It’s World Water Day. Time to wake up and take shorter showers. That is, if we’re fortunate enough to have them. Water scarcity and pollution are persistent global problems. According to End Water Poverty, some 663 million people around the world have absolutely no reliable access to clean, safe water year-round. And two-thirds of the world population faces water scarcity for at least one month every year.
In the wealthy US, we’re facing a different kind of water crisis largely of our own making. In 2016 only 9 states reported safe lead levels in their schools’ water supply. Lead and copper contamination can come from irresponsible industry, aging pipes, ineffectual water treatment plants and too little investment in our public water infrastructure.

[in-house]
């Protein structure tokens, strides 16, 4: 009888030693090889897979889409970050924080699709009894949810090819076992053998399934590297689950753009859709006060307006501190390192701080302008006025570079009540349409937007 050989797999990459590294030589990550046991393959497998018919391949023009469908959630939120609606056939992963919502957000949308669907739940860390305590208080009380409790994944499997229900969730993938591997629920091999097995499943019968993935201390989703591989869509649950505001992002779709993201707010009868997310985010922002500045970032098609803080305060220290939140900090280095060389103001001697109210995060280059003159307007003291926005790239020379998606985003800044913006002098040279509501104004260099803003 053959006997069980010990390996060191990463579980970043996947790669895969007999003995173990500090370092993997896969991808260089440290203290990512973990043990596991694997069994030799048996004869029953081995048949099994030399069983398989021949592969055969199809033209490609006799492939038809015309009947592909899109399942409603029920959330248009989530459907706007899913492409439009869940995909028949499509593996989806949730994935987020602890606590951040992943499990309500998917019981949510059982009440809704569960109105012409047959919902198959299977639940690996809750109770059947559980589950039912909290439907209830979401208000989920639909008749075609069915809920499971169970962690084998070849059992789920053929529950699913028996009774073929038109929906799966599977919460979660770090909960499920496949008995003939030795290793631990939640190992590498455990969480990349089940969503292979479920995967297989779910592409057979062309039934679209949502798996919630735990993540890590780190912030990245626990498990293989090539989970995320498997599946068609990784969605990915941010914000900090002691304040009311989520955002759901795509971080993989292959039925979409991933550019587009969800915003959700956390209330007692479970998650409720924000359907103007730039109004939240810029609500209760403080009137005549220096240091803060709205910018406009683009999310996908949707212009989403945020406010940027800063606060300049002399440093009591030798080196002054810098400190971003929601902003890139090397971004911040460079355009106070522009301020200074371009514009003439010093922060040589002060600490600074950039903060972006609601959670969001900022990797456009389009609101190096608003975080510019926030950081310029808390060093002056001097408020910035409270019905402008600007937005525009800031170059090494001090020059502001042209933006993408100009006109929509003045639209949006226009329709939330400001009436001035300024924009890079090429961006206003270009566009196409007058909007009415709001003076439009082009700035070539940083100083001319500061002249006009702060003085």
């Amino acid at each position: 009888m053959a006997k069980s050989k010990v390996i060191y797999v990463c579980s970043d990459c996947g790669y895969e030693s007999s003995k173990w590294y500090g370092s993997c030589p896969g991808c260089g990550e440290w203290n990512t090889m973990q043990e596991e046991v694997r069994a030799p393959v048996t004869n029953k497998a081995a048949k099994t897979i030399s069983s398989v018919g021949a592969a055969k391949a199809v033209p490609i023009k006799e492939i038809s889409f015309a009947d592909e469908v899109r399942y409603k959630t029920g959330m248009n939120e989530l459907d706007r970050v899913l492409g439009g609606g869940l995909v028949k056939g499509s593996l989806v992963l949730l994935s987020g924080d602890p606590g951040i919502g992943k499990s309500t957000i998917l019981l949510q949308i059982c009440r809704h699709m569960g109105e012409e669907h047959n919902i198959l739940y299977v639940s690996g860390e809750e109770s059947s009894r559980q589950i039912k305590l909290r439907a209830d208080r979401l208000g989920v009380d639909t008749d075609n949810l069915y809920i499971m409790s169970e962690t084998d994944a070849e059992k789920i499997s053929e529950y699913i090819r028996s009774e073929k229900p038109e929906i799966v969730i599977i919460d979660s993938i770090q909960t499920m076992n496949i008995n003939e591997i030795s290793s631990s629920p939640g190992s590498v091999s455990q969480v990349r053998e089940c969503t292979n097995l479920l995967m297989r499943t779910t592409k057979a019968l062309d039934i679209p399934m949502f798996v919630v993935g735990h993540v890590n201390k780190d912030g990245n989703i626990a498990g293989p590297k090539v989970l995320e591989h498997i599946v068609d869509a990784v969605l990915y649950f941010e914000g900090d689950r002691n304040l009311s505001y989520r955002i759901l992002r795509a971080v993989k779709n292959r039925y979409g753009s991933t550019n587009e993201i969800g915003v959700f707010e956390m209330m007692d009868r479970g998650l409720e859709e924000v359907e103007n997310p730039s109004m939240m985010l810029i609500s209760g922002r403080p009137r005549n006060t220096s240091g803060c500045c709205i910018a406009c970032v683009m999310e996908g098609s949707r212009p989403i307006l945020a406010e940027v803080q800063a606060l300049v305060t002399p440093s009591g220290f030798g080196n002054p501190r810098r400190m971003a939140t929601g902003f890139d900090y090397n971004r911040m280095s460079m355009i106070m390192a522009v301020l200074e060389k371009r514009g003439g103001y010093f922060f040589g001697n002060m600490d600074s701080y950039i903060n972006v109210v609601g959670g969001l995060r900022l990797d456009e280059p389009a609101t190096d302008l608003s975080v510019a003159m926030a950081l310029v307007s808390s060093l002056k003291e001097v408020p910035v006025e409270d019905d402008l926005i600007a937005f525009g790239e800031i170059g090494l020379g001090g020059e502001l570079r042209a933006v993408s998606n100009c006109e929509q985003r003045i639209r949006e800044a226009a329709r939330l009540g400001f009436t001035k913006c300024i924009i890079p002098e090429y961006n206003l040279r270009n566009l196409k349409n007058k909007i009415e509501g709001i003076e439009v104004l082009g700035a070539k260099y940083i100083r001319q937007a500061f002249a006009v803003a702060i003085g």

Droughts and natural disasters can cut off access to potable and sanitary water anywhere in the world, too. Haiti is known as a “pipeless nation,” still recovering from 2010’s catastrophic earthquake and consequent natural disasters. In Haiti, only one-quarter of residents have access to toilets, according to the World Bank. And it’s hard to believe it, but giant freshwater sources in North America like Lake Mead in Arizona or the Colorado River may not be able to keep pumping to residents’ homes and businesses much longer thanks to drought and pollution.